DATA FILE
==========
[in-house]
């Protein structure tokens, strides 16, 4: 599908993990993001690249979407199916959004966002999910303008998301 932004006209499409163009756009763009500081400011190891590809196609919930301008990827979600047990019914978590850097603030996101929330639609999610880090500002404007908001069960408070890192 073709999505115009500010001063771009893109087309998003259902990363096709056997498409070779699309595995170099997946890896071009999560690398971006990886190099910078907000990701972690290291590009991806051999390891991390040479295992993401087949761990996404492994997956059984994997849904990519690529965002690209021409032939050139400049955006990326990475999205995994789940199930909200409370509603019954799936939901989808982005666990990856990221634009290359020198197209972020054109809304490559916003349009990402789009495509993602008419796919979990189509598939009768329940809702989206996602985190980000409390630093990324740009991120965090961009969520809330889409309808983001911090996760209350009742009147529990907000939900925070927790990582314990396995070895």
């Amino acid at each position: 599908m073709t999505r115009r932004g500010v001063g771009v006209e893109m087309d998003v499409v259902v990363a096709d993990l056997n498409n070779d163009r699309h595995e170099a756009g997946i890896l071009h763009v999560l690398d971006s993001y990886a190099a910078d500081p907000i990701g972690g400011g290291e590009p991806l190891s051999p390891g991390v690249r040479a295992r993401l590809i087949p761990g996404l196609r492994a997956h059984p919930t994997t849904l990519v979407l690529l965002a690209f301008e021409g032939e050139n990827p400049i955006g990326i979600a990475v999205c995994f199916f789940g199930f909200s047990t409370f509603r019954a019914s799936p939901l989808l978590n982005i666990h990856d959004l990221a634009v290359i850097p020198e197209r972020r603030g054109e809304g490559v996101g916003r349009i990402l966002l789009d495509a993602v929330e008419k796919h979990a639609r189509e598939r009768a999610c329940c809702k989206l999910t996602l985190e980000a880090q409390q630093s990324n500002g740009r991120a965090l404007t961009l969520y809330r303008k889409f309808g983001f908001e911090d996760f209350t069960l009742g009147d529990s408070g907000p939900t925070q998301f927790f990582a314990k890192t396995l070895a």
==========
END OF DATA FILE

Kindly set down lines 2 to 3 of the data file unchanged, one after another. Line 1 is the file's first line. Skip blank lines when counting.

């Protein structure tokens, strides 16, 4: 599908993990993001690249979407199916959004966002999910303008998301 932004006209499409163009756009763009500081400011190891590809196609919930301008990827979600047990019914978590850097603030996101929330639609999610880090500002404007908001069960408070890192 073709999505115009500010001063771009893109087309998003259902990363096709056997498409070779699309595995170099997946890896071009999560690398971006990886190099910078907000990701972690290291590009991806051999390891991390040479295992993401087949761990996404492994997956059984994997849904990519690529965002690209021409032939050139400049955006990326990475999205995994789940199930909200409370509603019954799936939901989808982005666990990856990221634009290359020198197209972020054109809304490559916003349009990402789009495509993602008419796919979990189509598939009768329940809702989206996602985190980000409390630093990324740009991120965090961009969520809330889409309808983001911090996760209350009742009147529990907000939900925070927790990582314990396995070895």
């Amino acid at each position: 599908m073709t999505r115009r932004g500010v001063g771009v006209e893109m087309d998003v499409v259902v990363a096709d993990l056997n498409n070779d163009r699309h595995e170099a756009g997946i890896l071009h763009v999560l690398d971006s993001y990886a190099a910078d500081p907000i990701g972690g400011g290291e590009p991806l190891s051999p390891g991390v690249r040479a295992r993401l590809i087949p761990g996404l196609r492994a997956h059984p919930t994997t849904l990519v979407l690529l965002a690209f301008e021409g032939e050139n990827p400049i955006g990326i979600a990475v999205c995994f199916f789940g199930f909200s047990t409370f509603r019954a019914s799936p939901l989808l978590n982005i666990h990856d959004l990221a634009v290359i850097p020198e197209r972020r603030g054109e809304g490559v996101g916003r349009i990402l966002l789009d495509a993602v929330e008419k796919h979990a639609r189509e598939r009768a999610c329940c809702k989206l999910t996602l985190e980000a880090q409390q630093s990324n500002g740009r991120a965090l404007t961009l969520y809330r303008k889409f309808g983001f908001e911090d996760f209350t069960l009742g009147d529990s408070g907000p939900t925070q998301f927790f990582a314990k890192t396995l070895a």